YouTube? So Five Minutes Ago as Meerkat, Periscope Turn Users Into Stars

Courtesy of Matthew Santoro
Matthew Santoro

Snapchat and Instagram also are making celebrities out of enterprising personalities.

A version of this story first appeared in the July 24 issue of The Hollywood Reporter magazine. To receive the magazine, click here to subscribe.

YouTube stars and Vine sensations populate THR's Digital Power list this year, but by 2016 it could be full of Meerkaters, Periscopers, Instagrammers and Snapchatters — or maybe some entirely different social networking phenomenon now being dreamed up in an app-developer's basement.

Take Instagram. The photo-sharing site has been around for a while, but only recently have stars begun to emerge. The flamboyant comedian calling himself The Fat Jewish (Josh Ostrovsky) has amassed more than 5 million followers just by posting tasteless jokes, while Elliot Tebele has made a name for himself under the Instagram name F—Jerry. "Instagram is a fantastic medium for our content because it is suited well for photos and text-based posts, which is most of the FJ feed," says Tebele. "Other platforms have their limitations: Facebook limits your reach, Twitter is primarily text-based, Vine is shortform, SnapChat is too in-the-moment. With Instagram people tend to look at every image on their feed and interact with it on a more regular basis."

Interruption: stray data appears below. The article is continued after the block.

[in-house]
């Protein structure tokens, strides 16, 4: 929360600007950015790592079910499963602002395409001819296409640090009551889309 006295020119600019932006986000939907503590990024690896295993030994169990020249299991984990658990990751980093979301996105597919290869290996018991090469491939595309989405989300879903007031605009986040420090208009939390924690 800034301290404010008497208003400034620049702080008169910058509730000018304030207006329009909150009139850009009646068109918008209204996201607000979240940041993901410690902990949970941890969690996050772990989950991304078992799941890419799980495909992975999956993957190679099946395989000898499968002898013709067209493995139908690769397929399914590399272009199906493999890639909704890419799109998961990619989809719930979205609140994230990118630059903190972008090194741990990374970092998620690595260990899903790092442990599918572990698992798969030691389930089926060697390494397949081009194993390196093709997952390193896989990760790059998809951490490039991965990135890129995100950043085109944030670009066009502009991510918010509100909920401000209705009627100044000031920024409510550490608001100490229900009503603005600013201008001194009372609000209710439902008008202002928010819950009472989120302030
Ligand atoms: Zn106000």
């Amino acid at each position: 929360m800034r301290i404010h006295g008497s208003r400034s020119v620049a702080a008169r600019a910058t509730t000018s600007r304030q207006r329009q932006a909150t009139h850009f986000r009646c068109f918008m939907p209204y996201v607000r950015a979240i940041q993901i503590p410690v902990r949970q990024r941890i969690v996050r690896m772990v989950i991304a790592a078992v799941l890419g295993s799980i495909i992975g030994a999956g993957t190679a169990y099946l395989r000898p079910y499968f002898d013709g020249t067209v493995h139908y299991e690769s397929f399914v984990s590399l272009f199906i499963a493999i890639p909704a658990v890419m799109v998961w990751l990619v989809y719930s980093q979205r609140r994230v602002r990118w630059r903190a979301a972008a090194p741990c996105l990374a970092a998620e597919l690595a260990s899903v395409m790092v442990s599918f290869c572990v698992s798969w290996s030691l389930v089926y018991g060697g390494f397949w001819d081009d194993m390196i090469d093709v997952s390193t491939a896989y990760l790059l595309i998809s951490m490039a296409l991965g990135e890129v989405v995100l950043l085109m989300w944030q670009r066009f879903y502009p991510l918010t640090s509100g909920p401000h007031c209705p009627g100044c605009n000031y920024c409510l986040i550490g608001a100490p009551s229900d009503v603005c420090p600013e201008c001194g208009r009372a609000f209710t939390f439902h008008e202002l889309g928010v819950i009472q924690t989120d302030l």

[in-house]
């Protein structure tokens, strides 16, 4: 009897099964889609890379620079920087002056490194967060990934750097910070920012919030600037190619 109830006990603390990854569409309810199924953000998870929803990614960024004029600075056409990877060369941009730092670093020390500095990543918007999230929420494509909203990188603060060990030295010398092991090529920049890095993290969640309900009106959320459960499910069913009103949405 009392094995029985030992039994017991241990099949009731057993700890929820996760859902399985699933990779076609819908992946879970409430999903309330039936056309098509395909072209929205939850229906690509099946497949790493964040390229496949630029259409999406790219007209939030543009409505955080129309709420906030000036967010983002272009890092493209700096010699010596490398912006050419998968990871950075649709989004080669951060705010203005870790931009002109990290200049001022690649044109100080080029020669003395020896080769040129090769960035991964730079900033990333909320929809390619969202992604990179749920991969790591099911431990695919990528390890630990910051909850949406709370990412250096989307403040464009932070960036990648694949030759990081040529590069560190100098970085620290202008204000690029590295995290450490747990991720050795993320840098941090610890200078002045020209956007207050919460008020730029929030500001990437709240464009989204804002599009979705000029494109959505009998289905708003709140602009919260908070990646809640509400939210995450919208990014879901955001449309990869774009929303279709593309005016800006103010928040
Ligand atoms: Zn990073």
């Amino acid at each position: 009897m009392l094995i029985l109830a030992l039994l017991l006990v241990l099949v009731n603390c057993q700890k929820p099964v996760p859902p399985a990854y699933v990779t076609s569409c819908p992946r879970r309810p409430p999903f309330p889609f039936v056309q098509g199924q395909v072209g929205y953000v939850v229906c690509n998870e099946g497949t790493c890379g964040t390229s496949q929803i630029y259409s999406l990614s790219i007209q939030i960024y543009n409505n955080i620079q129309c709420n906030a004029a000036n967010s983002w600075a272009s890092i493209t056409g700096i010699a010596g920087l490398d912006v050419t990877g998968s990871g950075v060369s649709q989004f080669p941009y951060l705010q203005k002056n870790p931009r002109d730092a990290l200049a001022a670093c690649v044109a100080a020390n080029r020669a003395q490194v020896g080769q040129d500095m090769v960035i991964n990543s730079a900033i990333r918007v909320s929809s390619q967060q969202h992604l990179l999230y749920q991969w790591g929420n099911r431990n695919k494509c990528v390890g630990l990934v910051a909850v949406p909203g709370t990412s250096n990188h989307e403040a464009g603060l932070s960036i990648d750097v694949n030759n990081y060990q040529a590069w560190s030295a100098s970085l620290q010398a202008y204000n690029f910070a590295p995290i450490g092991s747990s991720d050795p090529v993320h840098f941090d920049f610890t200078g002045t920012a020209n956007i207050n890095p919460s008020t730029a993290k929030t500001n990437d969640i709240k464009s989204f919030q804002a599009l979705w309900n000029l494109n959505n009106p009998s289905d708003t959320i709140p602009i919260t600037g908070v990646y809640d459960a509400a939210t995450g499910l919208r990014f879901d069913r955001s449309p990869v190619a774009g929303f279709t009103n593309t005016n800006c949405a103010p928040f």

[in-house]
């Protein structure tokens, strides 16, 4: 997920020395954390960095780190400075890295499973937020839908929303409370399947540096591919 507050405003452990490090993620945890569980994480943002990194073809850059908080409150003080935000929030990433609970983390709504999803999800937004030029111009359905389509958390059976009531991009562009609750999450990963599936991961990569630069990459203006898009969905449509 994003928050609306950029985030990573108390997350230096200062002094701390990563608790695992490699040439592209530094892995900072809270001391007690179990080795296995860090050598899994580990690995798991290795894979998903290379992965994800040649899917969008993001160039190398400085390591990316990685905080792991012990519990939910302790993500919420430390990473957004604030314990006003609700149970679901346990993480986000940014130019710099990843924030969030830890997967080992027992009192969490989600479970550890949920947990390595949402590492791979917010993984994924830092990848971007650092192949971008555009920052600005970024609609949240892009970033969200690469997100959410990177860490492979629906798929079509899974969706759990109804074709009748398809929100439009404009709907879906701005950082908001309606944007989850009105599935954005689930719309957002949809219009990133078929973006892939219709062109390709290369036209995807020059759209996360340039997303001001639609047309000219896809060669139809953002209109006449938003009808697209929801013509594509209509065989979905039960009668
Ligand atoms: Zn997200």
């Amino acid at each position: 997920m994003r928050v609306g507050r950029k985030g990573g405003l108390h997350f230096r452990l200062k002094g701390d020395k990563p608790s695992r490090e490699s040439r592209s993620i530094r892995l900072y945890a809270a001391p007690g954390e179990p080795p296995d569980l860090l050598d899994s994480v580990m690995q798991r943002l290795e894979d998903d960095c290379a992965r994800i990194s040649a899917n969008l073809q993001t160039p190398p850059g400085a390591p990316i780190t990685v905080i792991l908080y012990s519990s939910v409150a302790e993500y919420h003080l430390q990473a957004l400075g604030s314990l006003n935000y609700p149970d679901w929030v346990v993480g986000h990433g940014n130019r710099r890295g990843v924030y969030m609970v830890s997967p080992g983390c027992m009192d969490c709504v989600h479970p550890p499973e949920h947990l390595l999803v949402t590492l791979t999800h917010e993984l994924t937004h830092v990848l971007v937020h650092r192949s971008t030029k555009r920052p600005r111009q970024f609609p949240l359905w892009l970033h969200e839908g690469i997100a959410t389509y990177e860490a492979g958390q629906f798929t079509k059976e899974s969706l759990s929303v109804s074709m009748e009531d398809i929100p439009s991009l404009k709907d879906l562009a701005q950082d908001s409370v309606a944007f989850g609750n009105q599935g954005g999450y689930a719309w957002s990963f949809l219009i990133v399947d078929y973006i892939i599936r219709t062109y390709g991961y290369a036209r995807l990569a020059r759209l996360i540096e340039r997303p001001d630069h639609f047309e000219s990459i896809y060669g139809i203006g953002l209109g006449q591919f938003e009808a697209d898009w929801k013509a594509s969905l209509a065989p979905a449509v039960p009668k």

On Snapchat, creators like Shonduras (real name: Shaun McBride) and Jerome Jarre have found fans for their video and photo montages annotated with drawings. The newer live-streaming apps have their own stars: On Meerkat, which counts CAA, UTA and WME as investors, creators are becoming famous for niche "stream-casts" like real-time cooking lessons on SwedishFoodTV and a live sketch comedy called Drunk Puppets. The No. 1 Meerkater — she tops its "Leader Board" with a score of 781,000 — is model-actress Nora Segura, who shows more than a little skin during her live feeds. The first home-grown star on Periscope, meanwhile, is artist Amanda Oleander — she has 29 million "hearts" — who gives live tours of Los Angeles.

Smart YouTubers and Viners are turning these emerging platforms to their advantage. YouTube comedian Matthew Santoro, who has 4.3 million subscribers, has been using Periscope to share his less-polished videos. "People are discovering me there and then watching my YouTube channel," the 29-year-old Canadian says. "Every time I see a comment on my Periscope asking, 'Who are you?' that's exciting because I know that's an opportunity to gain a new fan."

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